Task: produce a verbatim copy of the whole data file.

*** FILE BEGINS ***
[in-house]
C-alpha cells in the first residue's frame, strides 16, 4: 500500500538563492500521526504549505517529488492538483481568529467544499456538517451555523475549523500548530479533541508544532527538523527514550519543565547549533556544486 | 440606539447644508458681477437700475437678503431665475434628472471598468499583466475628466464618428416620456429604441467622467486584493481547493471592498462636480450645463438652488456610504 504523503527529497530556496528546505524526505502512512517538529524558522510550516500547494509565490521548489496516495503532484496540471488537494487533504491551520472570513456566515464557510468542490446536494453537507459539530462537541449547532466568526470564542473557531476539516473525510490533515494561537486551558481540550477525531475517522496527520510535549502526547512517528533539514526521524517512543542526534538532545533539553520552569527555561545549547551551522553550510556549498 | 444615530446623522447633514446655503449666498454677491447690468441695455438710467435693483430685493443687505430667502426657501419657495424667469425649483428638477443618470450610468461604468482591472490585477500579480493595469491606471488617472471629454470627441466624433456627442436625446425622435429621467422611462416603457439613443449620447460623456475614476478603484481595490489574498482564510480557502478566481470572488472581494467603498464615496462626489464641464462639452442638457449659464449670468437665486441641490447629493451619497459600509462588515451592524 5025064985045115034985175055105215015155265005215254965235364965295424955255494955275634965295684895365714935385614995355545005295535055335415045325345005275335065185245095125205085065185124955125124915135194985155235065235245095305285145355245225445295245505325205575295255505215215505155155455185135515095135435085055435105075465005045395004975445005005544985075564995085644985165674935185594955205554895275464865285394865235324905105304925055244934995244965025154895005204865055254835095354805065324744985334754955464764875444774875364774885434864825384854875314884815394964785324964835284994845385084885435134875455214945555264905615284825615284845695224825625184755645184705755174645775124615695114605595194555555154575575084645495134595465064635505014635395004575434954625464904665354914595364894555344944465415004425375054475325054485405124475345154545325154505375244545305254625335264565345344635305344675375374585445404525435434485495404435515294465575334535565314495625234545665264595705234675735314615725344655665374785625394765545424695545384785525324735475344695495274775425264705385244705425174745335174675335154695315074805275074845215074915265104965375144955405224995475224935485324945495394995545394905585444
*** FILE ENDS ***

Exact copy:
[in-house]
C-alpha cells in the first residue's frame, strides 16, 4: 500500500538563492500521526504549505517529488492538483481568529467544499456538517451555523475549523500548530479533541508544532527538523527514550519543565547549533556544486 | 440606539447644508458681477437700475437678503431665475434628472471598468499583466475628466464618428416620456429604441467622467486584493481547493471592498462636480450645463438652488456610504 504523503527529497530556496528546505524526505502512512517538529524558522510550516500547494509565490521548489496516495503532484496540471488537494487533504491551520472570513456566515464557510468542490446536494453537507459539530462537541449547532466568526470564542473557531476539516473525510490533515494561537486551558481540550477525531475517522496527520510535549502526547512517528533539514526521524517512543542526534538532545533539553520552569527555561545549547551551522553550510556549498 | 444615530446623522447633514446655503449666498454677491447690468441695455438710467435693483430685493443687505430667502426657501419657495424667469425649483428638477443618470450610468461604468482591472490585477500579480493595469491606471488617472471629454470627441466624433456627442436625446425622435429621467422611462416603457439613443449620447460623456475614476478603484481595490489574498482564510480557502478566481470572488472581494467603498464615496462626489464641464462639452442638457449659464449670468437665486441641490447629493451619497459600509462588515451592524 5025064985045115034985175055105215015155265005215254965235364965295424955255494955275634965295684895365714935385614995355545005295535055335415045325345005275335065185245095125205085065185124955125124915135194985155235065235245095305285145355245225445295245505325205575295255505215215505155155455185135515095135435085055435105075465005045395004975445005005544985075564995085644985165674935185594955205554895275464865285394865235324905105304925055244934995244965025154895005204865055254835095354805065324744985334754955464764875444774875364774885434864825384854875314884815394964785324964835284994845385084885435134875455214945555264905615284825615284845695224825625184755645184705755174645775124615695114605595194555555154575575084645495134595465064635505014635395004575434954625464904665354914595364894555344944465415004425375054475325054485405124475345154545325154505375244545305254625335264565345344635305344675375374585445404525435434485495404435515294465575334535565314495625234545665264595705234675735314615725344655665374785625394765545424695545384785525324735475344695495274775425264705385244705425174745335174675335154695315074805275074845215074915265104965375144955405224995475224935485324945495394995545394905585444